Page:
Don’t Want to Risk Your Own Money on Your Business? 13 Alternative Financing Strategies

alternative financing for business

Getting any business off the ground requires sufficient capital. However, all the financial stress doesn’t have to fall on you as the entrepreneur — there are other ways to secure funding for your startup without assuming 100% of the risk yourself. That’s why we asked the members of Young Entrepreneur Council (YEC) the following question:

“Starting a business is a big risk — especially financially. What’s one alternative to risking their own money an entrepreneur could consider when starting their business?”

Where to Get Alternative Financing for Business

Here’s what YEC community members had to say:

1. Solidify Your Business Model to Attract Private Capital

“If you have a solid idea, do not try to reinvent the wheel. Go with a business concept that is more proven to work so you mitigate your risk a bit. Also, when you raise private capital, if it’s a good idea, you will be able to find money easily. If you face challenges, usually the idea needs more refining.” ~ Julian Montoya, JM11 Investments

2. Tap Into Your Personal and Professional Networks

“As soon as you start thinking about starting a business, you should utilize your entire network, both personally and professionally, to see if you can drum up interest from potential investors. This can come from family, friends or other business owners who believe in your vision. Have a clear plan in place to show those people you have a viable business model.” ~ Justin Lefkovitch, Mirrored Media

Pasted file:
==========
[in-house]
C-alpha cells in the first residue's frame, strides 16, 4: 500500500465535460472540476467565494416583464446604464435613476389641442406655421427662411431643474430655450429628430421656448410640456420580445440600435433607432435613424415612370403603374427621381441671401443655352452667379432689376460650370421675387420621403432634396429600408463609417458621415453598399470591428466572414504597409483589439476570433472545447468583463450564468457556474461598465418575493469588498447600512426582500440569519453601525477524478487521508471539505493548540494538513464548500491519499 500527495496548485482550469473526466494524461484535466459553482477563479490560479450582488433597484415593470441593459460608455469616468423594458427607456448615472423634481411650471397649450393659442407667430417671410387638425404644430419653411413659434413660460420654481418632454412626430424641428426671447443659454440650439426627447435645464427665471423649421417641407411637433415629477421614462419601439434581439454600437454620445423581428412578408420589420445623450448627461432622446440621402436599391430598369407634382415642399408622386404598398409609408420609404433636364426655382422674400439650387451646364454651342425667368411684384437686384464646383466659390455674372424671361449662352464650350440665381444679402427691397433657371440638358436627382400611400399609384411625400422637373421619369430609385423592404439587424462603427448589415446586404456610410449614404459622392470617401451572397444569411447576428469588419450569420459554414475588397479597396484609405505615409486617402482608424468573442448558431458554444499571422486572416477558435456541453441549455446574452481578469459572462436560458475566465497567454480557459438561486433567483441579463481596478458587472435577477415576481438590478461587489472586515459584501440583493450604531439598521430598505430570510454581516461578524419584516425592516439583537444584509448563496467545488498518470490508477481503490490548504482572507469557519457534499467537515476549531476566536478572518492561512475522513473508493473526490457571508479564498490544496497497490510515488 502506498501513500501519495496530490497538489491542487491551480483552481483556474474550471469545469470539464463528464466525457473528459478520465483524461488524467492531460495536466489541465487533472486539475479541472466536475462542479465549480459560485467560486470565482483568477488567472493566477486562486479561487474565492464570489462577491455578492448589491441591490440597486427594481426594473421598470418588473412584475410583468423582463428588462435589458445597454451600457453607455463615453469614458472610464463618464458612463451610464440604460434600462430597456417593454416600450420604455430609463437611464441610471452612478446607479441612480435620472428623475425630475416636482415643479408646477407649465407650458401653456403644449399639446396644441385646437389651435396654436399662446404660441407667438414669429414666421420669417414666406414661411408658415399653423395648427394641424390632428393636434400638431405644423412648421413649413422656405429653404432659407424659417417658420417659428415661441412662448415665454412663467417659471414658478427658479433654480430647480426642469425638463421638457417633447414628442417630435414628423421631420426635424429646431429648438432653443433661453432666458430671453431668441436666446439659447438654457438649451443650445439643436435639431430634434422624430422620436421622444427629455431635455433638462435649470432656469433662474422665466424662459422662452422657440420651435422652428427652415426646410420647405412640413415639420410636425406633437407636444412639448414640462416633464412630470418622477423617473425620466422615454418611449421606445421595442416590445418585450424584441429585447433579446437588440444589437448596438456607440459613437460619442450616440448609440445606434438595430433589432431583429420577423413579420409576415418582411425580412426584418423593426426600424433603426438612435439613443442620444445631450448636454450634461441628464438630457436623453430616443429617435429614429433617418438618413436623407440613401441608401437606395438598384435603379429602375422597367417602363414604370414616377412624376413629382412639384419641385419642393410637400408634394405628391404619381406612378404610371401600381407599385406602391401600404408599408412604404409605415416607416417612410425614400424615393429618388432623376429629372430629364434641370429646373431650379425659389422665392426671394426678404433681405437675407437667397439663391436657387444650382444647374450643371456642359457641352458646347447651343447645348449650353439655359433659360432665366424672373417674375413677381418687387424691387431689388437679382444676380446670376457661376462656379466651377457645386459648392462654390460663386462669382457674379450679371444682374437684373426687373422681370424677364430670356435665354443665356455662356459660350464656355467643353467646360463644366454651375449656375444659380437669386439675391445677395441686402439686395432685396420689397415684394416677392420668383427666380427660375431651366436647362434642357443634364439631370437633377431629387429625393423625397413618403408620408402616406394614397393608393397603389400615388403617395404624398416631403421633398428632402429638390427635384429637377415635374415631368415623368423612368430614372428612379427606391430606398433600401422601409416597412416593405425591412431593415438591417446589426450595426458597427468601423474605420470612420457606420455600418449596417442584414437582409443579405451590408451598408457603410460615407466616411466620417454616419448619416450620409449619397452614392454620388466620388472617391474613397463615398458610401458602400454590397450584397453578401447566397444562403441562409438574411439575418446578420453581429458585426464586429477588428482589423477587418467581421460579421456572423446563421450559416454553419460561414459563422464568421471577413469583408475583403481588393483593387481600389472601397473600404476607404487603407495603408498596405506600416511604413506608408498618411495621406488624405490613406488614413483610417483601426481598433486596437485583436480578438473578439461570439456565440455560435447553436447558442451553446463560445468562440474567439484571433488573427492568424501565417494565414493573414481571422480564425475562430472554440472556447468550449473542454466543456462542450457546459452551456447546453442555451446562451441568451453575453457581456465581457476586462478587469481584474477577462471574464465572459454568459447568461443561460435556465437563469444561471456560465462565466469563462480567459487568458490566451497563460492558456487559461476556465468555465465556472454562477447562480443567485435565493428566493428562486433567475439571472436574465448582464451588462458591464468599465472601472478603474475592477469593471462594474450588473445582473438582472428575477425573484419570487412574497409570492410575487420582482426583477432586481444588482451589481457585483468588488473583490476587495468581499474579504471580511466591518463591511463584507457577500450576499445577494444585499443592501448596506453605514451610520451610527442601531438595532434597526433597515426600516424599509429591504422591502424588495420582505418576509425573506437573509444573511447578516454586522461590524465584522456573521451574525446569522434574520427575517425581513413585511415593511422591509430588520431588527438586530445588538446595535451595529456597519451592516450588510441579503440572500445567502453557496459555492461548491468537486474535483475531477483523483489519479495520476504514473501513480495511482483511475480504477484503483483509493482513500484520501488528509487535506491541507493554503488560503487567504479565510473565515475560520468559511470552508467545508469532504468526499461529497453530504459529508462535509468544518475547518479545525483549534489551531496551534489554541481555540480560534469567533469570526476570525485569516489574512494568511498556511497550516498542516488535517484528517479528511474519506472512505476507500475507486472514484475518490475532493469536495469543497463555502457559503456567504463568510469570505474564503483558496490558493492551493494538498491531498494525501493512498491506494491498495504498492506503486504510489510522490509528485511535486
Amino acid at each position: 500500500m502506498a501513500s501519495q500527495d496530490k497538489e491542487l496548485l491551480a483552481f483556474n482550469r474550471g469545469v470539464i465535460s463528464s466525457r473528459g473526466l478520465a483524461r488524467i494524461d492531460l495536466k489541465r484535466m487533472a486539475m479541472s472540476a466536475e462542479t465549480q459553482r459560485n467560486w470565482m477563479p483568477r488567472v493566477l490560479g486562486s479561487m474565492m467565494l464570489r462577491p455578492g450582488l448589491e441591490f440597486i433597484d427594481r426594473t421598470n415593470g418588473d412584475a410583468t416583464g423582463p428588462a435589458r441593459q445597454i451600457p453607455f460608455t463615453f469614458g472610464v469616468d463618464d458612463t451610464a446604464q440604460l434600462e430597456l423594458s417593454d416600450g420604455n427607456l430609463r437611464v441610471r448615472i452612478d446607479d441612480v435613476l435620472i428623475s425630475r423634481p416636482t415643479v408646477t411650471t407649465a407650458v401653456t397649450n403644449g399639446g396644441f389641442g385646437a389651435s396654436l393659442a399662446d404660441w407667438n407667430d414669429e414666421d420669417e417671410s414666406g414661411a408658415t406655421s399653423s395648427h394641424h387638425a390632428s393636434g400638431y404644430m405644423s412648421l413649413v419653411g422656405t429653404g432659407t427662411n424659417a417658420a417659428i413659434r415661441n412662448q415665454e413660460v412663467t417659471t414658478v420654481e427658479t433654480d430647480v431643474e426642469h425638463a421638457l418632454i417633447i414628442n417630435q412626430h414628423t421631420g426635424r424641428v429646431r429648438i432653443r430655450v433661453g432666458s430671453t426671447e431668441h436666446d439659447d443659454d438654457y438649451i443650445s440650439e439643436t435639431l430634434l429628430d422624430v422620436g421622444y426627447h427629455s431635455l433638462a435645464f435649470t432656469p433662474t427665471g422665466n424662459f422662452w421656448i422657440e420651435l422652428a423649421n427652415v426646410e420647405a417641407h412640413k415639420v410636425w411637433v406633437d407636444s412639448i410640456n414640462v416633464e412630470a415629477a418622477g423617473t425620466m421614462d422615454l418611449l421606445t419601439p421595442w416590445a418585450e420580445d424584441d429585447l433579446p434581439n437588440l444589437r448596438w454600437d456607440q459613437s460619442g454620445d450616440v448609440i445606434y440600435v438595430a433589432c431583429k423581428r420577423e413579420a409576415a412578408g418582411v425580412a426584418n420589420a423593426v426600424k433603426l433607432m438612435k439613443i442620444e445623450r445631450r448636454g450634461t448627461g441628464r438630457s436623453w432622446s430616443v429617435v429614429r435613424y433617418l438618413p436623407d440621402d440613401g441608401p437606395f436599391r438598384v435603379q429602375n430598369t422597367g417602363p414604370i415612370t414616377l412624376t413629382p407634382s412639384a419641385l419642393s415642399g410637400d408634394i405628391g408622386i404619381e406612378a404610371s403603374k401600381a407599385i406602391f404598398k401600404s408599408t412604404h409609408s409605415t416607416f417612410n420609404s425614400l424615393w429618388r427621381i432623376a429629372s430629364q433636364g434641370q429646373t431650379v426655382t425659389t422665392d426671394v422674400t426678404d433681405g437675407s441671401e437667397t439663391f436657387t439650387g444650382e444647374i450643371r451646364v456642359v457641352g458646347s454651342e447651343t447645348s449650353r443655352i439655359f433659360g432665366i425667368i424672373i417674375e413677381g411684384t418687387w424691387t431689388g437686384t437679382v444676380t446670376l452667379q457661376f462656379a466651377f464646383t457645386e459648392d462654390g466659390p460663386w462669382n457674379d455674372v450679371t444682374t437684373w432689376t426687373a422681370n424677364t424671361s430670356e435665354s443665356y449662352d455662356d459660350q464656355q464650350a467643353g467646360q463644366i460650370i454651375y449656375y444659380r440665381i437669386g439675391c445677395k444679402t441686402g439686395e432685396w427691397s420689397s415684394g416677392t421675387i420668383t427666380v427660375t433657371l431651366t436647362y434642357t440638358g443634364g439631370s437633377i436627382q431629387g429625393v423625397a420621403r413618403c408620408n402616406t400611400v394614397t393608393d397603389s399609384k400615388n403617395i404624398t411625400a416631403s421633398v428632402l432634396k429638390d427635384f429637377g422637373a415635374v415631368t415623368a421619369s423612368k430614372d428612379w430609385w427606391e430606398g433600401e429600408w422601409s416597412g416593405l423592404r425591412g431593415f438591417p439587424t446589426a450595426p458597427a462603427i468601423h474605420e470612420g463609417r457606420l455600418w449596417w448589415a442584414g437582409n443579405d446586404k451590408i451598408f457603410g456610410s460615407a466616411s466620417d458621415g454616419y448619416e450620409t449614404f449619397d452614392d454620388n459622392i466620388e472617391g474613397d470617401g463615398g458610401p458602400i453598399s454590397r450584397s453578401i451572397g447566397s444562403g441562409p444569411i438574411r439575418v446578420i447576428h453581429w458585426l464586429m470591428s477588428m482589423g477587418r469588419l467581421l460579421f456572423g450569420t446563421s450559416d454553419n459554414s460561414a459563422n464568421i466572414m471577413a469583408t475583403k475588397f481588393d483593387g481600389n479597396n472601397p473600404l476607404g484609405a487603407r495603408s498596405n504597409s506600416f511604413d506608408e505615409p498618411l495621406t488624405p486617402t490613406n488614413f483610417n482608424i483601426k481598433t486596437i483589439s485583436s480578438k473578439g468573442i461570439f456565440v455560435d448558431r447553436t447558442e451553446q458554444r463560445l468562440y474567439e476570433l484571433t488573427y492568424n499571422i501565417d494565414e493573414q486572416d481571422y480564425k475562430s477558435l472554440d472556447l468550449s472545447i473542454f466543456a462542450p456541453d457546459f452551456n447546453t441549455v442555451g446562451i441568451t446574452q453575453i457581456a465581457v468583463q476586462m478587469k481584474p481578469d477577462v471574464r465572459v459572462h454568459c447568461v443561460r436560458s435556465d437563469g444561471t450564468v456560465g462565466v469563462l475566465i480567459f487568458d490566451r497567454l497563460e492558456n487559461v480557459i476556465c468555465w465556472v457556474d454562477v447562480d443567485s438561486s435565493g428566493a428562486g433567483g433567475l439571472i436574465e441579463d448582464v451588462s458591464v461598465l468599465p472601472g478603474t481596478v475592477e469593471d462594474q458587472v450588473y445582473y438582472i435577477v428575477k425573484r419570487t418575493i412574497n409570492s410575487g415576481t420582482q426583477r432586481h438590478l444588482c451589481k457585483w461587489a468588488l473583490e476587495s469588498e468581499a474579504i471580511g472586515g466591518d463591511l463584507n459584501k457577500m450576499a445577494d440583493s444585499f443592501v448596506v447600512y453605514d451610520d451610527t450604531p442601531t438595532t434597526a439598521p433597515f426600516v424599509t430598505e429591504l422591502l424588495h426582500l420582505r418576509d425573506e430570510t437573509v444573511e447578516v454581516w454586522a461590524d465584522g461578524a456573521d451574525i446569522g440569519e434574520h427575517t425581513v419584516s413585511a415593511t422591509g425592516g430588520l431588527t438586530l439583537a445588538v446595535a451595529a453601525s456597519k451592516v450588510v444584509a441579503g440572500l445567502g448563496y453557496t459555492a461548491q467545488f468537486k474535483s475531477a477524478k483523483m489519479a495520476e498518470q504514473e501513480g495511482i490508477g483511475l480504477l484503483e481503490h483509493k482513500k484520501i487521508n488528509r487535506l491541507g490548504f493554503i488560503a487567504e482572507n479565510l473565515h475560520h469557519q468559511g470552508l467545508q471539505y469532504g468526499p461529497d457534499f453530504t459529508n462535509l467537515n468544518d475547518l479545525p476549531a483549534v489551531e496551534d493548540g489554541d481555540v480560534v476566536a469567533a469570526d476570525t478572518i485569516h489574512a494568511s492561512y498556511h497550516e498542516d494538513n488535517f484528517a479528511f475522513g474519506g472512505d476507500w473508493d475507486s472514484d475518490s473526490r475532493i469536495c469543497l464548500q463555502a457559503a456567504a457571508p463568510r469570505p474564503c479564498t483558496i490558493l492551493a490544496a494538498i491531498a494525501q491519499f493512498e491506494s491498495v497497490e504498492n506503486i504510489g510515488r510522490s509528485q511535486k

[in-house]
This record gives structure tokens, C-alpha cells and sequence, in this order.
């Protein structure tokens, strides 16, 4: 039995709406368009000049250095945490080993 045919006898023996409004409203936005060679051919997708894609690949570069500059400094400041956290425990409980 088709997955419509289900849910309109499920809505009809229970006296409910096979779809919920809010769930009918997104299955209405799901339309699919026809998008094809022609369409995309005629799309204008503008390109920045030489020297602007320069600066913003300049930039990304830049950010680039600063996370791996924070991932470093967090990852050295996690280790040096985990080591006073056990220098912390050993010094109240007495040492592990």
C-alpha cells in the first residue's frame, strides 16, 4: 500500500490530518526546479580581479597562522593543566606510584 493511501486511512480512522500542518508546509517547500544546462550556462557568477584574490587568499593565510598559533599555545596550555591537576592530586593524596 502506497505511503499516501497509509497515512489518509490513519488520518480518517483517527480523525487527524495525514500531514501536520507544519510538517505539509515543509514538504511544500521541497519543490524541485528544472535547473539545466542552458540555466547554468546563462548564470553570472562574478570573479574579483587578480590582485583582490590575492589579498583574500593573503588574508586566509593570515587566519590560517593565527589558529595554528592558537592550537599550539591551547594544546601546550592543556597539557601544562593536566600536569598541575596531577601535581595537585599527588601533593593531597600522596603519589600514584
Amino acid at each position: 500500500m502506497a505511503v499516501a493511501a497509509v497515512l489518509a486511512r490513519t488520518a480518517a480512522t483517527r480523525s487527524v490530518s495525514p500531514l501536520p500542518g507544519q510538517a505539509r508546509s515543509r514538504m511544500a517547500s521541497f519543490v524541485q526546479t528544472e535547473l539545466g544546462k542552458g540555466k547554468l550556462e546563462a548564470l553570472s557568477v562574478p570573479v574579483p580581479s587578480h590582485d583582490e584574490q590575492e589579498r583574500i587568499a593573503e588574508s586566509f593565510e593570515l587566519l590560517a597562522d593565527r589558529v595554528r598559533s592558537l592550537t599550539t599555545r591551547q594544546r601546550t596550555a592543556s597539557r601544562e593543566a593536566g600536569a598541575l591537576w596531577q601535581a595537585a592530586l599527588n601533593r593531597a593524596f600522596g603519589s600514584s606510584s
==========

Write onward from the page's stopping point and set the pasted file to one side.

3. Invest in Free or Low-Cost Tools

“See how far you can go just based on sweat equity and invest in the tools you need that won’t hurt you financially. It’s the best way to learn how to do things lean, and learn even more intimately what you actually need versus what you perceive you need — and that’s the best lesson you could possibly ever receive.” ~ Richard Fong, Ready Green

4. Build Something From Within a Company

“If the entrepreneur route is not a perfect fit for you (yet), try to build from inside a company. Be an “intrapreneur,” so to speak. Perhaps you could start a new branch, product or service. The downside is that you will likely need a high position, soft power, a track record and quite a bit of strategic thinking – but if your thing is good, the company will back you.” ~ Joey Bertschler, bitgrit

5. Pre-Sell Your Product or Service

“Pre-selling your product or service ensures that there truly is a market for what you are offering, and also provides you with the capital to then fund the development of your product. Crowdfunding platforms such as Kickstarter have become quite popular, but it could also be as simple as approaching a couple of prospective clients and getting signed contracts and deposits from them.” ~ Diana Goodwin, MarketBox

6. Seek Out Flexible Funding Options

“Before turning to traditional funding options, it’s important to consider all your options. There are so many sources of flexible funding out there today that can help you successfully launch your business, cover daily costs and support growth. A merchant cash advance, for example, is easy for startups to qualify for and does not add a burden of debt because it is a cash advance and not a loan.” ~ Blair Thomas, eMerchantBroker